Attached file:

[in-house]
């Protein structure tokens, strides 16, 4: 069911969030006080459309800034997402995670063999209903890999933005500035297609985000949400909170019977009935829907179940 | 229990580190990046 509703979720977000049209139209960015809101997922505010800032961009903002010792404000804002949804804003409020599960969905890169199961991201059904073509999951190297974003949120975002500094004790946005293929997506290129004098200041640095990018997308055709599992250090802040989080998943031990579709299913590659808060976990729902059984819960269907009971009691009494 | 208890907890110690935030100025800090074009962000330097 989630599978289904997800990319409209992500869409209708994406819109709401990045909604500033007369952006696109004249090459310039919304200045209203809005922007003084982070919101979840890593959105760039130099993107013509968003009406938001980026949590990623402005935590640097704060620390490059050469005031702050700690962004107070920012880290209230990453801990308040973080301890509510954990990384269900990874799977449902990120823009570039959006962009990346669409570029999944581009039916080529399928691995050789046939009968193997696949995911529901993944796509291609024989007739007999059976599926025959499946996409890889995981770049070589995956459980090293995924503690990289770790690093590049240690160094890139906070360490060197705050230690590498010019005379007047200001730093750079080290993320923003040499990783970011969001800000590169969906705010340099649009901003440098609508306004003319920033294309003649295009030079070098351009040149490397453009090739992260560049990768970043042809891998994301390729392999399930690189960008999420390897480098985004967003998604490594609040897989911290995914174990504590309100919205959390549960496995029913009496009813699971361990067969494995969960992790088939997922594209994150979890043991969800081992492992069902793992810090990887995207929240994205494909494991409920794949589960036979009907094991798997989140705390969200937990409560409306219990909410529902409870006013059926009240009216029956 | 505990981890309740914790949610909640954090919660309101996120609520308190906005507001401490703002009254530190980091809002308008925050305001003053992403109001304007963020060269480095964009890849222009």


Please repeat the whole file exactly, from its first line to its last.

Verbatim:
[in-house]
């Protein structure tokens, strides 16, 4: 069911969030006080459309800034997402995670063999209903890999933005500035297609985000949400909170019977009935829907179940 | 229990580190990046 509703979720977000049209139209960015809101997922505010800032961009903002010792404000804002949804804003409020599960969905890169199961991201059904073509999951190297974003949120975002500094004790946005293929997506290129004098200041640095990018997308055709599992250090802040989080998943031990579709299913590659808060976990729902059984819960269907009971009691009494 | 208890907890110690935030100025800090074009962000330097 989630599978289904997800990319409209992500869409209708994406819109709401990045909604500033007369952006696109004249090459310039919304200045209203809005922007003084982070919101979840890593959105760039130099993107013509968003009406938001980026949590990623402005935590640097704060620390490059050469005031702050700690962004107070920012880290209230990453801990308040973080301890509510954990990384269900990874799977449902990120823009570039959006962009990346669409570029999944581009039916080529399928691995050789046939009968193997696949995911529901993944796509291609024989007739007999059976599926025959499946996409890889995981770049070589995956459980090293995924503690990289770790690093590049240690160094890139906070360490060197705050230690590498010019005379007047200001730093750079080290993320923003040499990783970011969001800000590169969906705010340099649009901003440098609508306004003319920033294309003649295009030079070098351009040149490397453009090739992260560049990768970043042809891998994301390729392999399930690189960008999420390897480098985004967003998604490594609040897989911290995914174990504590309100919205959390549960496995029913009496009813699971361990067969494995969960992790088939997922594209994150979890043991969800081992492992069902793992810090990887995207929240994205494909494991409920794949589960036979009907094991798997989140705390969200937990409560409306219990909410529902409870006013059926009240009216029956 | 505990981890309740914790949610909640954090919660309101996120609520308190906005507001401490703002009254530190980091809002308008925050305001003053992403109001304007963020060269480095964009890849222009």